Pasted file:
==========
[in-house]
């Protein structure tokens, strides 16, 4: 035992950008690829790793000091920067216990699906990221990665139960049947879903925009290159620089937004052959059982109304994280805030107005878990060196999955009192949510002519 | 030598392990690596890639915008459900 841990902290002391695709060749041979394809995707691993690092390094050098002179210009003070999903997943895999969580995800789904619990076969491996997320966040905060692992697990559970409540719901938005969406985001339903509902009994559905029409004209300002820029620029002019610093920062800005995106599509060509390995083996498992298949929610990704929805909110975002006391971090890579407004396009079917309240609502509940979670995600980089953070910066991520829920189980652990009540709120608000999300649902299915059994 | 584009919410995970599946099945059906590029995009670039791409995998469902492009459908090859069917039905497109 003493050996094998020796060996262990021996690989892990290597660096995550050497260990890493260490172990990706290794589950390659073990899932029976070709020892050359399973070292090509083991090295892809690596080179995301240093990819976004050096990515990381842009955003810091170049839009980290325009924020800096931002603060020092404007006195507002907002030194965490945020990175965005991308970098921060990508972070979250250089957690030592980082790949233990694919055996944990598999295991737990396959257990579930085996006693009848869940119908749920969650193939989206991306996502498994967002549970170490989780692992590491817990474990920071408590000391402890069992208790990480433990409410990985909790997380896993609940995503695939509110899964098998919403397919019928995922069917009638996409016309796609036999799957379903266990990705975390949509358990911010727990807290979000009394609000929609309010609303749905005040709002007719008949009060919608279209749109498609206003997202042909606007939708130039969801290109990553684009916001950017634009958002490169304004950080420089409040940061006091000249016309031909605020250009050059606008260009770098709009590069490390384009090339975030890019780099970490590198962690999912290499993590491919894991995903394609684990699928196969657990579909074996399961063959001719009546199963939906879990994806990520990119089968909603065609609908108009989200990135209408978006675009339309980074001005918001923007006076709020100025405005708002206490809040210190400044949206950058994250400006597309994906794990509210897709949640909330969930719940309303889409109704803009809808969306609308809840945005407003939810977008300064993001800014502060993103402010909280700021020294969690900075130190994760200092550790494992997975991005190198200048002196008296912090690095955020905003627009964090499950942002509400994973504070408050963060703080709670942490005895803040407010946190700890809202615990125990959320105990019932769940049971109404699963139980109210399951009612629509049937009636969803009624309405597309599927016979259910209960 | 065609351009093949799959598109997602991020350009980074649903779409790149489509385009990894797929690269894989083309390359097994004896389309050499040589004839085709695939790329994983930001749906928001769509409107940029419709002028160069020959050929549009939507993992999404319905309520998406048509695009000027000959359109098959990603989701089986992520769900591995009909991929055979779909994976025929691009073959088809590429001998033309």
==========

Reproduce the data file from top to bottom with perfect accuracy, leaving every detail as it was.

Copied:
[in-house]
């Protein structure tokens, strides 16, 4: 035992950008690829790793000091920067216990699906990221990665139960049947879903925009290159620089937004052959059982109304994280805030107005878990060196999955009192949510002519 | 030598392990690596890639915008459900 841990902290002391695709060749041979394809995707691993690092390094050098002179210009003070999903997943895999969580995800789904619990076969491996997320966040905060692992697990559970409540719901938005969406985001339903509902009994559905029409004209300002820029620029002019610093920062800005995106599509060509390995083996498992298949929610990704929805909110975002006391971090890579407004396009079917309240609502509940979670995600980089953070910066991520829920189980652990009540709120608000999300649902299915059994 | 584009919410995970599946099945059906590029995009670039791409995998469902492009459908090859069917039905497109 003493050996094998020796060996262990021996690989892990290597660096995550050497260990890493260490172990990706290794589950390659073990899932029976070709020892050359399973070292090509083991090295892809690596080179995301240093990819976004050096990515990381842009955003810091170049839009980290325009924020800096931002603060020092404007006195507002907002030194965490945020990175965005991308970098921060990508972070979250250089957690030592980082790949233990694919055996944990598999295991737990396959257990579930085996006693009848869940119908749920969650193939989206991306996502498994967002549970170490989780692992590491817990474990920071408590000391402890069992208790990480433990409410990985909790997380896993609940995503695939509110899964098998919403397919019928995922069917009638996409016309796609036999799957379903266990990705975390949509358990911010727990807290979000009394609000929609309010609303749905005040709002007719008949009060919608279209749109498609206003997202042909606007939708130039969801290109990553684009916001950017634009958002490169304004950080420089409040940061006091000249016309031909605020250009050059606008260009770098709009590069490390384009090339975030890019780099970490590198962690999912290499993590491919894991995903394609684990699928196969657990579909074996399961063959001719009546199963939906879990994806990520990119089968909603065609609908108009989200990135209408978006675009339309980074001005918001923007006076709020100025405005708002206490809040210190400044949206950058994250400006597309994906794990509210897709949640909330969930719940309303889409109704803009809808969306609308809840945005407003939810977008300064993001800014502060993103402010909280700021020294969690900075130190994760200092550790494992997975991005190198200048002196008296912090690095955020905003627009964090499950942002509400994973504070408050963060703080709670942490005895803040407010946190700890809202615990125990959320105990019932769940049971109404699963139980109210399951009612629509049937009636969803009624309405597309599927016979259910209960 | 065609351009093949799959598109997602991020350009980074649903779409790149489509385009990894797929690269894989083309390359097994004896389309050499040589004839085709695939790329994983930001749906928001769509409107940029419709002028160069020959050929549009939507993992999404319905309520998406048509695009000027000959359109098959990603989701089986992520769900591995009909991929055979779909994976025929691009073959088809590429001998033309």